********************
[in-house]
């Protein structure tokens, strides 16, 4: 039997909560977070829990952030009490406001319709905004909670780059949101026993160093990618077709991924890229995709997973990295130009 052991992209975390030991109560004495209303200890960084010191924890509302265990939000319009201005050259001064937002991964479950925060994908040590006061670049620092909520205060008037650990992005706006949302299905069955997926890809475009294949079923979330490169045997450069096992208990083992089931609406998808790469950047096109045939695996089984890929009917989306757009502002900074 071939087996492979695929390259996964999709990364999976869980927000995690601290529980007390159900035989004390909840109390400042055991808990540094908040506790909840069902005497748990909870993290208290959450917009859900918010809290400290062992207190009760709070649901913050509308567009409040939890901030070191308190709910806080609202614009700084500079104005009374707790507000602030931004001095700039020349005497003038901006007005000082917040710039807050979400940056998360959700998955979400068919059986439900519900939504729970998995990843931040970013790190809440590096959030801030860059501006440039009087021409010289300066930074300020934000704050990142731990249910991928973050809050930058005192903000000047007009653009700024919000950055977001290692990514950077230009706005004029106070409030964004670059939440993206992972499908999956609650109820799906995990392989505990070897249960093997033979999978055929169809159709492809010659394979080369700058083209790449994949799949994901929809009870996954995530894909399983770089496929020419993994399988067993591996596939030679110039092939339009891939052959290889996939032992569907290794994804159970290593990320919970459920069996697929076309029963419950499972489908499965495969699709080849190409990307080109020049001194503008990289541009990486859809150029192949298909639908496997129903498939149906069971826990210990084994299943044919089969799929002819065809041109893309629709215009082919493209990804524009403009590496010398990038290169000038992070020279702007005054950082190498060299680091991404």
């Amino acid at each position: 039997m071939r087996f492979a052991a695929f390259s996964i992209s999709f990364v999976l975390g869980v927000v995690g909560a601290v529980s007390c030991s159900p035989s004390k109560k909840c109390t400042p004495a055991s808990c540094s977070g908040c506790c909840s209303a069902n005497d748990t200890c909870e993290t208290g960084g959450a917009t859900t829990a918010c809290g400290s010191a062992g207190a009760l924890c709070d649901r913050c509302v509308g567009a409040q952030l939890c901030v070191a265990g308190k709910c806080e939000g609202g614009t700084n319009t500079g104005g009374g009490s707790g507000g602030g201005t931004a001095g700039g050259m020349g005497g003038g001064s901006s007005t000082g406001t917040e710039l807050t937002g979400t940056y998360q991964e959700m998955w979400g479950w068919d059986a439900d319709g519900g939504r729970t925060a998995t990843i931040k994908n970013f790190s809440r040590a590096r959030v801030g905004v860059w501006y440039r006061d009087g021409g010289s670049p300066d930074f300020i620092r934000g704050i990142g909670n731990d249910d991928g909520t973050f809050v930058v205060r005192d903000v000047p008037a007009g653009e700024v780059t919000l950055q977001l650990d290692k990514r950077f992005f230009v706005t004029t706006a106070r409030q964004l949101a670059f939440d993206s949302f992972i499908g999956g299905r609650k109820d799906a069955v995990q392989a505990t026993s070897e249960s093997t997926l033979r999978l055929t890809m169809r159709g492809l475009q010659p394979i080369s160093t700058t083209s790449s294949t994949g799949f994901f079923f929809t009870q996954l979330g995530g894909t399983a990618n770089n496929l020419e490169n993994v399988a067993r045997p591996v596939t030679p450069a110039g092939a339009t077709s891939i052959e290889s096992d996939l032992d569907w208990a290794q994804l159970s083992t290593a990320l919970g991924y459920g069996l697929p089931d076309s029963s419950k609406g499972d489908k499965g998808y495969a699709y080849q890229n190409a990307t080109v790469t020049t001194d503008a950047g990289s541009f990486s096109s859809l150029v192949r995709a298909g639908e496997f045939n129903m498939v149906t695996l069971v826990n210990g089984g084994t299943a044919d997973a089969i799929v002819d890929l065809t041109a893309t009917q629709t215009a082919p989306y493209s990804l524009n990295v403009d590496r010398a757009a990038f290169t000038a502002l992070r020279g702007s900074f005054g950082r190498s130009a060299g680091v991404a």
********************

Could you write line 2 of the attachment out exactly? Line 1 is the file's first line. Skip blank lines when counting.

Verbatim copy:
């Protein structure tokens, strides 16, 4: 039997909560977070829990952030009490406001319709905004909670780059949101026993160093990618077709991924890229995709997973990295130009 052991992209975390030991109560004495209303200890960084010191924890509302265990939000319009201005050259001064937002991964479950925060994908040590006061670049620092909520205060008037650990992005706006949302299905069955997926890809475009294949079923979330490169045997450069096992208990083992089931609406998808790469950047096109045939695996089984890929009917989306757009502002900074 071939087996492979695929390259996964999709990364999976869980927000995690601290529980007390159900035989004390909840109390400042055991808990540094908040506790909840069902005497748990909870993290208290959450917009859900918010809290400290062992207190009760709070649901913050509308567009409040939890901030070191308190709910806080609202614009700084500079104005009374707790507000602030931004001095700039020349005497003038901006007005000082917040710039807050979400940056998360959700998955979400068919059986439900519900939504729970998995990843931040970013790190809440590096959030801030860059501006440039009087021409010289300066930074300020934000704050990142731990249910991928973050809050930058005192903000000047007009653009700024919000950055977001290692990514950077230009706005004029106070409030964004670059939440993206992972499908999956609650109820799906995990392989505990070897249960093997033979999978055929169809159709492809010659394979080369700058083209790449994949799949994901929809009870996954995530894909399983770089496929020419993994399988067993591996596939030679110039092939339009891939052959290889996939032992569907290794994804159970290593990320919970459920069996697929076309029963419950499972489908499965495969699709080849190409990307080109020049001194503008990289541009990486859809150029192949298909639908496997129903498939149906069971826990210990084994299943044919089969799929002819065809041109893309629709215009082919493209990804524009403009590496010398990038290169000038992070020279702007005054950082190498060299680091991404």